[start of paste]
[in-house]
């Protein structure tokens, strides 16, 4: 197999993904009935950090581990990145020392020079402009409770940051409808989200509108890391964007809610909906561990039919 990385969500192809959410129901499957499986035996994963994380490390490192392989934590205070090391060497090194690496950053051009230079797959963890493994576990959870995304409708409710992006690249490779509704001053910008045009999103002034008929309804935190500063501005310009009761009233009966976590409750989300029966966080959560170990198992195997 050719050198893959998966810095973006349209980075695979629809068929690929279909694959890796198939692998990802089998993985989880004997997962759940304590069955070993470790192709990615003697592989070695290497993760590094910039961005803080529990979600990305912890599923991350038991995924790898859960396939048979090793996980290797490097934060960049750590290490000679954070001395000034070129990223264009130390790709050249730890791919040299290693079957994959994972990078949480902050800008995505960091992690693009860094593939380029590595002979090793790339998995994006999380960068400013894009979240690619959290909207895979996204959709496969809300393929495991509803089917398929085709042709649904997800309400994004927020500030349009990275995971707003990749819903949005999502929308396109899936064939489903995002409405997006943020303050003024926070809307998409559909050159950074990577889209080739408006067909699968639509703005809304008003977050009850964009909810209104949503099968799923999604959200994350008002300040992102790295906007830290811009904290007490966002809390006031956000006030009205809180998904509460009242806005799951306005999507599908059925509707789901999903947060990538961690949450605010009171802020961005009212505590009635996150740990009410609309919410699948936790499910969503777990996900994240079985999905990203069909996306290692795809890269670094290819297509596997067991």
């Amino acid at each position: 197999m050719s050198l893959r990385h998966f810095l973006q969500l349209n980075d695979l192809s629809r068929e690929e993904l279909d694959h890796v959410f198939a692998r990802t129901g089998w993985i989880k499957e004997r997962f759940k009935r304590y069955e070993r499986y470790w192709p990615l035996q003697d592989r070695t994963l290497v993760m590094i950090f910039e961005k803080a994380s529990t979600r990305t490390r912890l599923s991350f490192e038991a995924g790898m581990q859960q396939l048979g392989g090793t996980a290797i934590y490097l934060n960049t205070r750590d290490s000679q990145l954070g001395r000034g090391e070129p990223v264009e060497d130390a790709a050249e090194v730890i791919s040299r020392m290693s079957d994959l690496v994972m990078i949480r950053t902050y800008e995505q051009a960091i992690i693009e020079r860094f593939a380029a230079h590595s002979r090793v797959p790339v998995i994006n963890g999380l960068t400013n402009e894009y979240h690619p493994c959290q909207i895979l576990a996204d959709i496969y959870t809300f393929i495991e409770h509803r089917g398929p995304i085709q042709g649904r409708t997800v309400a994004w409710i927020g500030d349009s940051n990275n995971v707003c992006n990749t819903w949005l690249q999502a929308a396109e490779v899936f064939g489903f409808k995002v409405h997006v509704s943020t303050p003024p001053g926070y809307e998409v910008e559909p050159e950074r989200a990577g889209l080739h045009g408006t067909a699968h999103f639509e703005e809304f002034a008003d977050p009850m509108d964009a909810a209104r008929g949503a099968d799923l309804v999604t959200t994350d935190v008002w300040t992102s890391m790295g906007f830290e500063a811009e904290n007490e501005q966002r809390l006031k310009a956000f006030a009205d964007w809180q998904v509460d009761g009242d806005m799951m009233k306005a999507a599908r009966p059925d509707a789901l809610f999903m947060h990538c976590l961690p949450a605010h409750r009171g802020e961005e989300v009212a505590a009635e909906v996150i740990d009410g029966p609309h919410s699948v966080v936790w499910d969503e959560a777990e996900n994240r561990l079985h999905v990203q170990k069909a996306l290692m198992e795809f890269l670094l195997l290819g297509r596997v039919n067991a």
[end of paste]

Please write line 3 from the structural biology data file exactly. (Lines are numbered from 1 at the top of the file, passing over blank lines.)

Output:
């Amino acid at each position: 197999m050719s050198l893959r990385h998966f810095l973006q969500l349209n980075d695979l192809s629809r068929e690929e993904l279909d694959h890796v959410f198939a692998r990802t129901g089998w993985i989880k499957e004997r997962f759940k009935r304590y069955e070993r499986y470790w192709p990615l035996q003697d592989r070695t994963l290497v993760m590094i950090f910039e961005k803080a994380s529990t979600r990305t490390r912890l599923s991350f490192e038991a995924g790898m581990q859960q396939l048979g392989g090793t996980a290797i934590y490097l934060n960049t205070r750590d290490s000679q990145l954070g001395r000034g090391e070129p990223v264009e060497d130390a790709a050249e090194v730890i791919s040299r020392m290693s079957d994959l690496v994972m990078i949480r950053t902050y800008e995505q051009a960091i992690i693009e020079r860094f593939a380029a230079h590595s002979r090793v797959p790339v998995i994006n963890g999380l960068t400013n402009e894009y979240h690619p493994c959290q909207i895979l576990a996204d959709i496969y959870t809300f393929i495991e409770h509803r089917g398929p995304i085709q042709g649904r409708t997800v309400a994004w409710i927020g500030d349009s940051n990275n995971v707003c992006n990749t819903w949005l690249q999502a929308a396109e490779v899936f064939g489903f409808k995002v409405h997006v509704s943020t303050p003024p001053g926070y809307e998409v910008e559909p050159e950074r989200a990577g889209l080739h045009g408006t067909a699968h999103f639509e703005e809304f002034a008003d977050p009850m509108d964009a909810a209104r008929g949503a099968d799923l309804v999604t959200t994350d935190v008002w300040t992102s890391m790295g906007f830290e500063a811009e904290n007490e501005q966002r809390l006031k310009a956000f006030a009205d964007w809180q998904v509460d009761g009242d806005m799951m009233k306005a999507a599908r009966p059925d509707a789901l809610f999903m947060h990538c976590l961690p949450a605010h409750r009171g802020e961005e989300v009212a505590a009635e909906v996150i740990d009410g029966p609309h919410s699948v966080v936790w499910d969503e959560a777990e996900n994240r561990l079985h999905v990203q170990k069909a996306l290692m198992e795809f890269l670094l195997l290819g297509r596997v039919n067991a």